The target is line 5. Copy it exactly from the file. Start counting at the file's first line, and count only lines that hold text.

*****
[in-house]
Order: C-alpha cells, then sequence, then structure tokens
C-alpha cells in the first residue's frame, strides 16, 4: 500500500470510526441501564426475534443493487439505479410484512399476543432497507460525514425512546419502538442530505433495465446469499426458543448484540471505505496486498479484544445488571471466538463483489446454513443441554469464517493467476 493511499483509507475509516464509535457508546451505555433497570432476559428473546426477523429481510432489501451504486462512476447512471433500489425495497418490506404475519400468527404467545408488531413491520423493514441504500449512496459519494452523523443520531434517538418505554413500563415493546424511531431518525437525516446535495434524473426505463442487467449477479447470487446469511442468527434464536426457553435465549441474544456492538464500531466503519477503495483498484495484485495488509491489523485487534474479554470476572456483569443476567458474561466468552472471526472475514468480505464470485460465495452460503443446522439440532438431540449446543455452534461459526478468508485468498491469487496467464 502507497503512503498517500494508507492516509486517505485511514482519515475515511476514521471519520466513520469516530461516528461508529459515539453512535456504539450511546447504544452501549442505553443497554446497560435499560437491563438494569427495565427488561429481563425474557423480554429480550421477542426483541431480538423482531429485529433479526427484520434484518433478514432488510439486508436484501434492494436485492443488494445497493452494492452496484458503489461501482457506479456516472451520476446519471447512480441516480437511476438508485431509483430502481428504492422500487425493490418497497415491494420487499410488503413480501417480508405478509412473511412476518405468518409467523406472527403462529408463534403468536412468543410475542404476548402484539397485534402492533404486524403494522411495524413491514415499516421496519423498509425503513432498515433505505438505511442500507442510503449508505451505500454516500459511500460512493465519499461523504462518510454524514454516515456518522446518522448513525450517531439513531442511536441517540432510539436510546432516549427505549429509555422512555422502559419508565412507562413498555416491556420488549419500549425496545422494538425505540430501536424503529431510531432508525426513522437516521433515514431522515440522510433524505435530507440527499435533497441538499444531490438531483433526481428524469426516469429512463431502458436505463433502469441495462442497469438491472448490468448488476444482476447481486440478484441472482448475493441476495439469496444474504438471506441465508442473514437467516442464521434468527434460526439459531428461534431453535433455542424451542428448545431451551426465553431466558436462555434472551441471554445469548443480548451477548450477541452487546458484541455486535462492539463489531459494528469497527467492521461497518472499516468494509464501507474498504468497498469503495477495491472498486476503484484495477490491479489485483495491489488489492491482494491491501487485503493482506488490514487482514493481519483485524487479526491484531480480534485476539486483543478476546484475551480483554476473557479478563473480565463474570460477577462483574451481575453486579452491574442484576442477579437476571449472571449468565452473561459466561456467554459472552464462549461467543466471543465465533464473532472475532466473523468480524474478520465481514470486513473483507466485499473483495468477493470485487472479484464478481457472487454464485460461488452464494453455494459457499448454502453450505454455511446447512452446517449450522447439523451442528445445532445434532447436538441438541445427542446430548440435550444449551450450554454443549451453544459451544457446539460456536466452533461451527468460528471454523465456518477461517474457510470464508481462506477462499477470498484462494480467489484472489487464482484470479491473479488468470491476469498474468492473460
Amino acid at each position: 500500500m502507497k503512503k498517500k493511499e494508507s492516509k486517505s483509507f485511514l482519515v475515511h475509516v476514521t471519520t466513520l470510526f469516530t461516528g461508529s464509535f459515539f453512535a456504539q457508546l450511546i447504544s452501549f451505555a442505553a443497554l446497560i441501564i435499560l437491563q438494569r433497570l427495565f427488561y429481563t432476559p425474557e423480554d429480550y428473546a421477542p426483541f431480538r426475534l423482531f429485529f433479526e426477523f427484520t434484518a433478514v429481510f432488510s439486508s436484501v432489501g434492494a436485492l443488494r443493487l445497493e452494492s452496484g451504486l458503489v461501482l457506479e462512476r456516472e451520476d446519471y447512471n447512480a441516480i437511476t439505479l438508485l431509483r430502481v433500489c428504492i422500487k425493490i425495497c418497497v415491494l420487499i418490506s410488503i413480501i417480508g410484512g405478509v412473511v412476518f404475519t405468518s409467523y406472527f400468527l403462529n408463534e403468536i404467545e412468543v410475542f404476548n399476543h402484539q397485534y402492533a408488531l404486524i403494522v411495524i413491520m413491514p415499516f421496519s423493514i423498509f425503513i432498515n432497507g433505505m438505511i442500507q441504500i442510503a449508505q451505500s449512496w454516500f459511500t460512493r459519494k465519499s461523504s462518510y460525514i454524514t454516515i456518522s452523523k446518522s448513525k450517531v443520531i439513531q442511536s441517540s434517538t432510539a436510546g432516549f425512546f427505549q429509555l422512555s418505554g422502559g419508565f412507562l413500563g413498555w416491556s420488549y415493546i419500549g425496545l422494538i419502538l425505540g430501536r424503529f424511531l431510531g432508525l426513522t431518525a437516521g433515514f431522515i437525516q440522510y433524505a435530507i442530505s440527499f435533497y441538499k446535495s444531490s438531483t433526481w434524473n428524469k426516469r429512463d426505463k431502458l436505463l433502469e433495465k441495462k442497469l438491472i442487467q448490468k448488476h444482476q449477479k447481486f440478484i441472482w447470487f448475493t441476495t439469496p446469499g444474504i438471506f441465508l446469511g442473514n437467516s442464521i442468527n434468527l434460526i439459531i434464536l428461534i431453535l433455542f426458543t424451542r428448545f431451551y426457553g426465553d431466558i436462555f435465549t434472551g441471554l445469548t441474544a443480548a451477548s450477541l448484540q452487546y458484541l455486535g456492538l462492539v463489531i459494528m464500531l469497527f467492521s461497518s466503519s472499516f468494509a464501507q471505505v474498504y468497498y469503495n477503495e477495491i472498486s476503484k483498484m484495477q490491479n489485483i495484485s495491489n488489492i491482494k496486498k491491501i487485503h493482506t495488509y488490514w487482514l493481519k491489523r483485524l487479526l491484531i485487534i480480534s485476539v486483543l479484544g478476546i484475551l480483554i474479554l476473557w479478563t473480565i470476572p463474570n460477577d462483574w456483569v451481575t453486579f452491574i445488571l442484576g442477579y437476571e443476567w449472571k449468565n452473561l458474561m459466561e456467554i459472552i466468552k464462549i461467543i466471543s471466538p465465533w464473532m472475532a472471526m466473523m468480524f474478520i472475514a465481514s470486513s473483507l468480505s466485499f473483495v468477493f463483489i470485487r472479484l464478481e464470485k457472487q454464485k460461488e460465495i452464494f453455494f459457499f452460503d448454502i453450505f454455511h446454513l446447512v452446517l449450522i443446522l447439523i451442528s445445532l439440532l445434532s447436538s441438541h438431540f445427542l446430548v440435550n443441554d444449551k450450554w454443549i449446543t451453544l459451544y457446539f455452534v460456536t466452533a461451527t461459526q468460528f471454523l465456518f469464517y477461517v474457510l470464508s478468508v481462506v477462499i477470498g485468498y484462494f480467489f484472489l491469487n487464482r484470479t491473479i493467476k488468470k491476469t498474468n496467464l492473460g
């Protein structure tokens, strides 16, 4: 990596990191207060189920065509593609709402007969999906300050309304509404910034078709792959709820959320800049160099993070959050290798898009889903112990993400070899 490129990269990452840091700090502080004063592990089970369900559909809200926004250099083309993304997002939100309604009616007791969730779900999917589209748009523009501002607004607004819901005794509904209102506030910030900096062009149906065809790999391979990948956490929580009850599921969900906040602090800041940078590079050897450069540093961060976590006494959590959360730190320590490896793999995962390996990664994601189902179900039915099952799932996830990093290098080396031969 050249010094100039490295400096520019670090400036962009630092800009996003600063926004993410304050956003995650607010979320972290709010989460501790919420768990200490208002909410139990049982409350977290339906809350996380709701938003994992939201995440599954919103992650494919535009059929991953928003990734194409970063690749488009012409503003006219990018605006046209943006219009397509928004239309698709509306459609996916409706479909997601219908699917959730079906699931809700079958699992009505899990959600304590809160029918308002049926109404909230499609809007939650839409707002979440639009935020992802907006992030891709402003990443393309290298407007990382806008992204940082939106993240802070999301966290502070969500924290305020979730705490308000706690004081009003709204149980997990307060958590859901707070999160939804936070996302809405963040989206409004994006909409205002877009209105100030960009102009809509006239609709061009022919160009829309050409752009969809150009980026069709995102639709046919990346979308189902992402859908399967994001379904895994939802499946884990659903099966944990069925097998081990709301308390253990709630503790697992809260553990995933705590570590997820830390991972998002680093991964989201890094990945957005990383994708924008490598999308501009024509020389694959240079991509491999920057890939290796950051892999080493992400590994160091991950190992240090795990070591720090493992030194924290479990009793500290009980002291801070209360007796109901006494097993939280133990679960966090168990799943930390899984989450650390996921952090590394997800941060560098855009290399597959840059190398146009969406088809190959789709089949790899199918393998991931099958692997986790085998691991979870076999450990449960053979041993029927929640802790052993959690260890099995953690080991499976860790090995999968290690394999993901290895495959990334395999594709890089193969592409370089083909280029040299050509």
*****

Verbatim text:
């Protein structure tokens, strides 16, 4: 990596990191207060189920065509593609709402007969999906300050309304509404910034078709792959709820959320800049160099993070959050290798898009889903112990993400070899 490129990269990452840091700090502080004063592990089970369900559909809200926004250099083309993304997002939100309604009616007791969730779900999917589209748009523009501002607004607004819901005794509904209102506030910030900096062009149906065809790999391979990948956490929580009850599921969900906040602090800041940078590079050897450069540093961060976590006494959590959360730190320590490896793999995962390996990664994601189902179900039915099952799932996830990093290098080396031969 050249010094100039490295400096520019670090400036962009630092800009996003600063926004993410304050956003995650607010979320972290709010989460501790919420768990200490208002909410139990049982409350977290339906809350996380709701938003994992939201995440599954919103992650494919535009059929991953928003990734194409970063690749488009012409503003006219990018605006046209943006219009397509928004239309698709509306459609996916409706479909997601219908699917959730079906699931809700079958699992009505899990959600304590809160029918308002049926109404909230499609809007939650839409707002979440639009935020992802907006992030891709402003990443393309290298407007990382806008992204940082939106993240802070999301966290502070969500924290305020979730705490308000706690004081009003709204149980997990307060958590859901707070999160939804936070996302809405963040989206409004994006909409205002877009209105100030960009102009809509006239609709061009022919160009829309050409752009969809150009980026069709995102639709046919990346979308189902992402859908399967994001379904895994939802499946884990659903099966944990069925097998081990709301308390253990709630503790697992809260553990995933705590570590997820830390991972998002680093991964989201890094990945957005990383994708924008490598999308501009024509020389694959240079991509491999920057890939290796950051892999080493992400590994160091991950190992240090795990070591720090493992030194924290479990009793500290009980002291801070209360007796109901006494097993939280133990679960966090168990799943930390899984989450650390996921952090590394997800941060560098855009290399597959840059190398146009969406088809190959789709089949790899199918393998991931099958692997986790085998691991979870076999450990449960053979041993029927929640802790052993959690260890099995953690080991499976860790090995999968290690394999993901290895495959990334395999594709890089193969592409370089083909280029040299050509």